Michigan: Several trips to the burbs surrounding Detroit. My favorite memory is sitting in the dark in a hotel room watching heat lightning ripple across the sky. My least favorite memory was a near collision while trying to land at the Detroit airport. I did not visit Detroit or any of the other major cities, so I’ll have to go back some day. The Upper Peninsula does not sound like my cup of tea.

Minnesota: Numerous trips (business and pleasure) to Minneapolis; long drives through Western Minnesota. I couldn’t care less about The Mall of America. Minneapolis is an amazing place: amazing because the people seem so happy with their lives despite what has to be the most atrocious weather in the U. S. I’ve been there when it was 4 below and I’ve been there when it was 90 with dripping humidity and everyone still acted like they were in a pretty good mood. Minneapolis has great theatre, is eminently walkable (if you’re dressed for it) and friendly bars. After experiencing severe outrage while watching a baseball game in The Metrodome, I am forever thankful that the Twins have a new ballpark. Western Minnesota is endless farmland and Route U. S. 212 is one of the most boring experiences available to the American traveler.

Mississippi: I took a day trip to Oxford and Tupelo in the early 90’s while doing a training program in Memphis. The first thing I remember is the SPLAT of bugs on my windshield as I crossed the border. As I drove further, the bug goo on the windshield mixed with cotton strands that drifted through the air to form a substance impervious to windshield wipers. I popped by the University and Faulkner’s home (even though I don’t think much of Faulkner). My general impression was one of darkness, not of skin color but of the general ambience. I also stopped in Tupelo (I’d already done Graceland) and remember the oddity of seeing only black and white people: no Asians, Hispanics, Mediterraneans. I wonder if that’s changed over the last twenty years.

Missouri: A few trips to St. Louis, a vacation in Kansas City, drives through the surrounding areas and Southwestern Missouri. I’ll take KC over St. Louis any time. Great museums, great food, fascinating neighborhoods and history. The pain of white flight seems to have hit St. Louis harder than Kansas City, leaving blocks and blocks of semi-abandoned buildings in the core. KC is trying to make downtown a living destination, and while they’re making some progress, the lack of proper public transportation will make this difficult. Southwestern Missouri is famous for fundamentalism and it shows. The place is a drag, but it’s their life and they can live it any way they want as long as they return the favor.

Montana: Drove over to Missoula and spent the night earlier this year. I’ve heard that the further east you go in Montana, the uglier it gets. I can believe it only because Western Montana is breathtakingly beautiful with its thick forests, lakes and mountains. I found the people in Montana to be some of the friendliest I’ve met (so much for gun owners being grumpy and paranoid). Missoula is a pleasant university town with some surprising street art and a pretty good restaurant scene for a city its size. I’d love to go back, even with its limited urbanity. It felt right to be there.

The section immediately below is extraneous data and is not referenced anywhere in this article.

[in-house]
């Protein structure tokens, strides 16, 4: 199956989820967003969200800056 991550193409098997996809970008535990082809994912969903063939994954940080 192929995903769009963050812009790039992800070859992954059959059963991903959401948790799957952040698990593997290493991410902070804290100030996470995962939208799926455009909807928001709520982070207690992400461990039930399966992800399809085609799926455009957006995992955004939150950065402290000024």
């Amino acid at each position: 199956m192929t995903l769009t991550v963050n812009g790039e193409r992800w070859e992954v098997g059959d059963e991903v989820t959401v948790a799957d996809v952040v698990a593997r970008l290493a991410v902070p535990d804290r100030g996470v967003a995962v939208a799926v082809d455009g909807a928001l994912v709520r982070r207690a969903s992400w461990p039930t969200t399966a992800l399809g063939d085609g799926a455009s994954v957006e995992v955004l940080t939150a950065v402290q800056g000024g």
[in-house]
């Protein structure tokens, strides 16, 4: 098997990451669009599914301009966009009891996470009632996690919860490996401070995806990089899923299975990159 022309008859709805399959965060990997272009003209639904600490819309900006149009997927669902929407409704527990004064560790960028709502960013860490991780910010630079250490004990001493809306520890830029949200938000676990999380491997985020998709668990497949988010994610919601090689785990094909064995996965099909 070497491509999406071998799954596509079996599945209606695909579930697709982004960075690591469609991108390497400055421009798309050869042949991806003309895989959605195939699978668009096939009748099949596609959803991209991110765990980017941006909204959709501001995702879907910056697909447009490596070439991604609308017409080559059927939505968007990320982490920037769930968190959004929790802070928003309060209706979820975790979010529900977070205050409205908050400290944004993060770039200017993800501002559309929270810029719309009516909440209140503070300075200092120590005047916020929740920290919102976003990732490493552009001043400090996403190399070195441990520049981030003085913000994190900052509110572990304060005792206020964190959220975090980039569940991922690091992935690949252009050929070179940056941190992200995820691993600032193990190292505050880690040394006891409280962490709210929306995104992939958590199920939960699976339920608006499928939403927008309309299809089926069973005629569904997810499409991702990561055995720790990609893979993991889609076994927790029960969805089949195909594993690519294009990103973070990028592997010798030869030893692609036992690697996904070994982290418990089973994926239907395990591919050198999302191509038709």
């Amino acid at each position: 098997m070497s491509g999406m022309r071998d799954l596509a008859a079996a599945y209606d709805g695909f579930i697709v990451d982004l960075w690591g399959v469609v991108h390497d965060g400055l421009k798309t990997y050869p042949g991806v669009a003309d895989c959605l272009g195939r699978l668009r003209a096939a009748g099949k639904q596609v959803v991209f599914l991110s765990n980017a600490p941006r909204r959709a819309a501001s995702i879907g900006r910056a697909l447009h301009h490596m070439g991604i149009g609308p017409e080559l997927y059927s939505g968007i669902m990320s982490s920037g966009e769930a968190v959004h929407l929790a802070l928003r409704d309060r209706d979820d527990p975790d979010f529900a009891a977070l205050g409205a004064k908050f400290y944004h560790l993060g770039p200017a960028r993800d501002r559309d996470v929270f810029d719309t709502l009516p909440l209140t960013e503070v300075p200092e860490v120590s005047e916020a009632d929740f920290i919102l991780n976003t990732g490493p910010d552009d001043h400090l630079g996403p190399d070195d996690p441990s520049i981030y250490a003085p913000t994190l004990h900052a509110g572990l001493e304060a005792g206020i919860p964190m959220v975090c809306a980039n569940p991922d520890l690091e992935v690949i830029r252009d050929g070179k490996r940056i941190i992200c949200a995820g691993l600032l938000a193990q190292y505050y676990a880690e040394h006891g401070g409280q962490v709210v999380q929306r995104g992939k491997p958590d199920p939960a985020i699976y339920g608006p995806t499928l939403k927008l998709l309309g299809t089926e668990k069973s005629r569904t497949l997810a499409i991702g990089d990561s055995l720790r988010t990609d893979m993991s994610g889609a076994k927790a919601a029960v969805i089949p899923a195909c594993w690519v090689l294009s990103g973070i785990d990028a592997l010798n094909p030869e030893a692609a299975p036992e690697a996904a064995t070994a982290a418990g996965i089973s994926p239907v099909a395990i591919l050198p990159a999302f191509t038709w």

Nebraska: Spent a little time in Omaha and Lincoln while riding on a Greyhound from Chicago to San Francisco. All I remember is cornfields.

Nevada: I think I’ve covered this state pretty comprehensively: Elko, Reno, Carson City, Vegas. Great Basque food in Elko. Reno’s too country-western for my tastes, so I spend most of my time in Las Vegas. I think Las Vegas is the funniest place on the planet; I actually giggle a lot when I’m in Vegas. The grandiosity of the camp, the sheer outrageousness expressed by overdoing everything, the freedom to indulge one’s vices without judgment, the fabulous restaurants . . . Vegas makes me laugh. I’m aided in that mirth by the fact that I am a very conservative gambler.

New Hampshire: I hate the border with Massachusetts, designed as a tax-free shopping haven for overtaxed Bostonians. The rest of the state definitely lives up to its name as The Granite State: mountainous and rocky. The word “taciturn” was probably invented as the adjective of choice for Northern New Englanders. Portsmouth provides a welcome diversion with its Harbour Trail and some semblance of an artistic community.

New Jersey: When they tell me I only have three months to live, I’m going to spend the rest of that time eating in New Jersey diners. I’ve spent time in the urban sections both north and south and needless to say, places like Elizabeth and Camden are godawful. I’ll have to return to see the coastline and Atlantic City, something I won’t mind at all because of the diners!

Photo Credit: © Bazil8 | Stock Free Images & Dreamstime Stock Photos

The Fifty States: Hawaii to Maryland


Continuing my record of impressions of the fifty states, based on a lifelong journey that ended in early October in South Dakota.